The Kings and Queens of England with Other Poems eBook

This eBook from the Gutenberg Project consists of approximately 44 pages of information about The Kings and Queens of England with Other Poems.

“THE CLOUDS RETURN AFTER THE RAIN.”

Dark and yet darker my day’s clouded o’er;
Are its bright joys all fled, and its sunshine no more? 
I look to the skies for the bright bow in vain,
For constantly “clouds return after the rain.”

Must it always be thus, peace banished forever,
And joy to this sad heart returned again never? 
I long for the rest that I cannot obtain,
For the clouds, so much dreaded, return after rain.

Is there not in this wide world one spot that is blessed
With exemption from suffering, where one may find rest;
Where sickness and sorrow no entranpe can gain,
And the clouds do not return after the rain?

Ah! deceive not thyself by a vain hope like this,
Nor expect in this world to enjoy lasting peace: 
But bow with submission to God’s holy will,
For the hand that afflicts is thy kind Father’s still.

If my days are dark here, there are brighter above,
In those pure realms of light, peace, joy, and of love;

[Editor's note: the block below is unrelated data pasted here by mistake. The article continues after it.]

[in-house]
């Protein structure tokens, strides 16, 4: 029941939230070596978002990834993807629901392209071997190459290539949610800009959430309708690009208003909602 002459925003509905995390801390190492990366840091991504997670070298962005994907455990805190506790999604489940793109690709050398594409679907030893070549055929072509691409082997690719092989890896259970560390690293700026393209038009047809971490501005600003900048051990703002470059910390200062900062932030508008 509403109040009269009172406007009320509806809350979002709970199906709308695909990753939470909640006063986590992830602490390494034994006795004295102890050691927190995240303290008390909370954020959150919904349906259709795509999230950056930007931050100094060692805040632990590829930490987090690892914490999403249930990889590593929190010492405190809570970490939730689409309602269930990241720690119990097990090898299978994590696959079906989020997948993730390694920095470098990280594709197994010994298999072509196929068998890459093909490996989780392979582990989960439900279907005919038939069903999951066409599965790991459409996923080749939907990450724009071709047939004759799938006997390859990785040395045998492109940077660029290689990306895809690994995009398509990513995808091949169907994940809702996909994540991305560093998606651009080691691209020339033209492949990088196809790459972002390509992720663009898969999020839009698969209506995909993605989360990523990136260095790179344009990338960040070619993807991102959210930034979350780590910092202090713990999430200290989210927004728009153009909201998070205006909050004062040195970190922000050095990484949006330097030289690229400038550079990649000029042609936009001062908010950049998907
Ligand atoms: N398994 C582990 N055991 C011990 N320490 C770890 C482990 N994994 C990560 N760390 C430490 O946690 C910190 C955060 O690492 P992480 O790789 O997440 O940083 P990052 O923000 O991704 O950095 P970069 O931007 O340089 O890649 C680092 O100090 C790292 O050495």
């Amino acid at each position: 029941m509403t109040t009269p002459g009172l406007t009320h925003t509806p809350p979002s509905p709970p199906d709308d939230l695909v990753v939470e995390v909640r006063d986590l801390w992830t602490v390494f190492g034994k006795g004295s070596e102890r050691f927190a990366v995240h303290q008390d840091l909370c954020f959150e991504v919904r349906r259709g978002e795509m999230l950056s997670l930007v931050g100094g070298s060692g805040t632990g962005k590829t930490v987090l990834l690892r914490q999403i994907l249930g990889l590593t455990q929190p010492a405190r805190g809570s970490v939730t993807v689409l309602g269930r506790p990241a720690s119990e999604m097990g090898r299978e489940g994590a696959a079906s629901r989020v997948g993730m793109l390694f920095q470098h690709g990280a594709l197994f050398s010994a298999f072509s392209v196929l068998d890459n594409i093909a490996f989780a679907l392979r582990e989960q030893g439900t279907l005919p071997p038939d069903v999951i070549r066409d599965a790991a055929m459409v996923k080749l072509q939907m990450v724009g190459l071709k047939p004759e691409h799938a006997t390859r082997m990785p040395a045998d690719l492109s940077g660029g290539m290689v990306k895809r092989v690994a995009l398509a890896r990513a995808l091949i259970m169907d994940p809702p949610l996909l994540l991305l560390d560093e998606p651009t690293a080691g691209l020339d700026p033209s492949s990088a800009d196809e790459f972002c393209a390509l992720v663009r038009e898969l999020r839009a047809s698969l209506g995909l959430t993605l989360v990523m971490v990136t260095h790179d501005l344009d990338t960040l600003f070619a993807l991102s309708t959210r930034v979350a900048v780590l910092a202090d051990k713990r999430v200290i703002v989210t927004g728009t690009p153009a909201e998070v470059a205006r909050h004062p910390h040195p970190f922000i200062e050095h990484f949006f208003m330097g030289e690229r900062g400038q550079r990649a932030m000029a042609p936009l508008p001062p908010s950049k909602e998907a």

Where the air is all balm, and the skies ever fair,
And the river of life, clear as crystal flows there.

There also, for healing the nations, are found
The leaves of the tree on which rich fruits abound;
There is no need of candle, for God is their light,
There never is darkness, for “there is no night.”

Oh! may I there find, when this brief life is past,
By my Saviour prepared, a sweet home at last;
Where sin never enters, death, sorrow, nor care,
And clouds are not feared, for it never rains there.

August 19, 1852.

THE NOCTURNAL VISIT.

Lo the curtains of night around Palestine fall,
And Jerusalem’s streets into darkness are thrown;
The late-busy hum of men’s voices is hushed,
And the city is clad in dark livery alone.

But see through the dimness that half opened door,
And slowly emerging a figure behold;
A quick, furtive glance he has thrown all around,
For what is he thirsting, for blood, or for gold?

Stealthily, fearfully, onward he moves,
So light are his footsteps you scarce hear their tread;
Yet no midnight robber, no murderer is he,
Then why dread recognition—­of man why afraid?

Let us follow his footsteps and learn where he goes;
And now at the door of a house see him stand;
But why wait so long ere admittance he seeks,
In attempting to knock, why trembles that hand?

He has come to the fountain of light and of life,
Before whom ne’er suppliant sued humbly in vain;
He has come for the knowledge that alone maketh rich,
And without which we’re poor, though the whole world we gain.

He has come to learn wisdom of that lowly one,
Who spake as “never man spake” it was said;
And who, though so poor and despised among men,
Is the whole world’s Sustainer, creation’s great Head.

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Project Gutenberg
The Kings and Queens of England with Other Poems from Project Gutenberg. Public domain.
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